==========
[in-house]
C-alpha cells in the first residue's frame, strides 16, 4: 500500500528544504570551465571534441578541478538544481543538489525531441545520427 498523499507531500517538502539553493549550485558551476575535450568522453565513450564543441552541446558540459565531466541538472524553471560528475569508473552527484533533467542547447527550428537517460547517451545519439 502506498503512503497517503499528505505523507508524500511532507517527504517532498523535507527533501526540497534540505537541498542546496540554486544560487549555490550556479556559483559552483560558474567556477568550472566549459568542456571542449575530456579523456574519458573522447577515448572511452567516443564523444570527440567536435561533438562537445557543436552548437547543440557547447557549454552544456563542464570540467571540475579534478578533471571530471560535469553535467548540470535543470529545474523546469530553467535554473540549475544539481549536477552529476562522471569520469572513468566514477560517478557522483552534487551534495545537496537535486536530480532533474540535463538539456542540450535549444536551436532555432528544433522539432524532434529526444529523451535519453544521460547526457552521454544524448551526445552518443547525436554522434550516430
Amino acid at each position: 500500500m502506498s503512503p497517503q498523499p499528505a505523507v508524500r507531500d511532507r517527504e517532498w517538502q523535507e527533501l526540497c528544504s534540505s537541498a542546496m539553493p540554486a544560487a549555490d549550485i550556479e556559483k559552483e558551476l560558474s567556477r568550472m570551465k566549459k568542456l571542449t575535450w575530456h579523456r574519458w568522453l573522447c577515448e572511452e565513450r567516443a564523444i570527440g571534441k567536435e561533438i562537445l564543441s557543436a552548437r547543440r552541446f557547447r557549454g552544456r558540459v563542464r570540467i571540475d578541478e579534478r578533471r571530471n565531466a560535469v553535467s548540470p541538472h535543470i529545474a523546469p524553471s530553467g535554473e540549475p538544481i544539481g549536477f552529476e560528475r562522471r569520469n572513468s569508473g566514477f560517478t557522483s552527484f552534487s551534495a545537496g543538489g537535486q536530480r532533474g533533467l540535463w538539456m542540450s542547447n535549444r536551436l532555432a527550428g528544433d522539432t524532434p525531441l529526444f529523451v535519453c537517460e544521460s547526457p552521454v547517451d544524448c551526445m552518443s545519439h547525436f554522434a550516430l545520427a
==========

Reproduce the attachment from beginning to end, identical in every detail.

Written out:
[in-house]
C-alpha cells in the first residue's frame, strides 16, 4: 500500500528544504570551465571534441578541478538544481543538489525531441545520427 498523499507531500517538502539553493549550485558551476575535450568522453565513450564543441552541446558540459565531466541538472524553471560528475569508473552527484533533467542547447527550428537517460547517451545519439 502506498503512503497517503499528505505523507508524500511532507517527504517532498523535507527533501526540497534540505537541498542546496540554486544560487549555490550556479556559483559552483560558474567556477568550472566549459568542456571542449575530456579523456574519458573522447577515448572511452567516443564523444570527440567536435561533438562537445557543436552548437547543440557547447557549454552544456563542464570540467571540475579534478578533471571530471560535469553535467548540470535543470529545474523546469530553467535554473540549475544539481549536477552529476562522471569520469572513468566514477560517478557522483552534487551534495545537496537535486536530480532533474540535463538539456542540450535549444536551436532555432528544433522539432524532434529526444529523451535519453544521460547526457552521454544524448551526445552518443547525436554522434550516430
Amino acid at each position: 500500500m502506498s503512503p497517503q498523499p499528505a505523507v508524500r507531500d511532507r517527504e517532498w517538502q523535507e527533501l526540497c528544504s534540505s537541498a542546496m539553493p540554486a544560487a549555490d549550485i550556479e556559483k559552483e558551476l560558474s567556477r568550472m570551465k566549459k568542456l571542449t575535450w575530456h579523456r574519458w568522453l573522447c577515448e572511452e565513450r567516443a564523444i570527440g571534441k567536435e561533438i562537445l564543441s557543436a552548437r547543440r552541446f557547447r557549454g552544456r558540459v563542464r570540467i571540475d578541478e579534478r578533471r571530471n565531466a560535469v553535467s548540470p541538472h535543470i529545474a523546469p524553471s530553467g535554473e540549475p538544481i544539481g549536477f552529476e560528475r562522471r569520469n572513468s569508473g566514477f560517478t557522483s552527484f552534487s551534495a545537496g543538489g537535486q536530480r532533474g533533467l540535463w538539456m542540450s542547447n535549444r536551436l532555432a527550428g528544433d522539432t524532434p525531441l529526444f529523451v535519453c537517460e544521460s547526457p552521454v547517451d544524448c551526445m552518443s545519439h547525436f554522434a550516430l545520427a